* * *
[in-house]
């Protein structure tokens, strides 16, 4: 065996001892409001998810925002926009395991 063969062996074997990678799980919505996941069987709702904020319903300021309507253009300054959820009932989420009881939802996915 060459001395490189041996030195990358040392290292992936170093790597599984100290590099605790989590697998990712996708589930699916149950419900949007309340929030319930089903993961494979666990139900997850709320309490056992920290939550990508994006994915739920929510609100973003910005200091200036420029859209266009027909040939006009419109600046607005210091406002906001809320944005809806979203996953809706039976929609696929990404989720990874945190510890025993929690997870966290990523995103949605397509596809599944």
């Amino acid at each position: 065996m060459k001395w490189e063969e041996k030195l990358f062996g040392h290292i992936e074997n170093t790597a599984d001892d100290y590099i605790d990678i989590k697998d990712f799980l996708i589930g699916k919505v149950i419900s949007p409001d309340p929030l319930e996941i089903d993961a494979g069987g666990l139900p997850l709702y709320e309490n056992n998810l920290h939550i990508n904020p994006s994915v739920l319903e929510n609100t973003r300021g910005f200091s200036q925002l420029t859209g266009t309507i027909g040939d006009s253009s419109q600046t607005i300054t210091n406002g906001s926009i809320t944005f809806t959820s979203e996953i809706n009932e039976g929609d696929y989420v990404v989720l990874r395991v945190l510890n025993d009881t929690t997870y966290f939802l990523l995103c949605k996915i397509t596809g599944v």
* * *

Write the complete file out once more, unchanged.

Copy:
[in-house]
């Protein structure tokens, strides 16, 4: 065996001892409001998810925002926009395991 063969062996074997990678799980919505996941069987709702904020319903300021309507253009300054959820009932989420009881939802996915 060459001395490189041996030195990358040392290292992936170093790597599984100290590099605790989590697998990712996708589930699916149950419900949007309340929030319930089903993961494979666990139900997850709320309490056992920290939550990508994006994915739920929510609100973003910005200091200036420029859209266009027909040939006009419109600046607005210091406002906001809320944005809806979203996953809706039976929609696929990404989720990874945190510890025993929690997870966290990523995103949605397509596809599944």
């Amino acid at each position: 065996m060459k001395w490189e063969e041996k030195l990358f062996g040392h290292i992936e074997n170093t790597a599984d001892d100290y590099i605790d990678i989590k697998d990712f799980l996708i589930g699916k919505v149950i419900s949007p409001d309340p929030l319930e996941i089903d993961a494979g069987g666990l139900p997850l709702y709320e309490n056992n998810l920290h939550i990508n904020p994006s994915v739920l319903e929510n609100t973003r300021g910005f200091s200036q925002l420029t859209g266009t309507i027909g040939d006009s253009s419109q600046t607005i300054t210091n406002g906001s926009i809320t944005f809806t959820s979203e996953i809706n009932e039976g929609d696929y989420v990404v989720l990874r395991v945190l510890n025993d009881t929690t997870y966290f939802l990523l995103c949605k996915i397509t596809g599944v």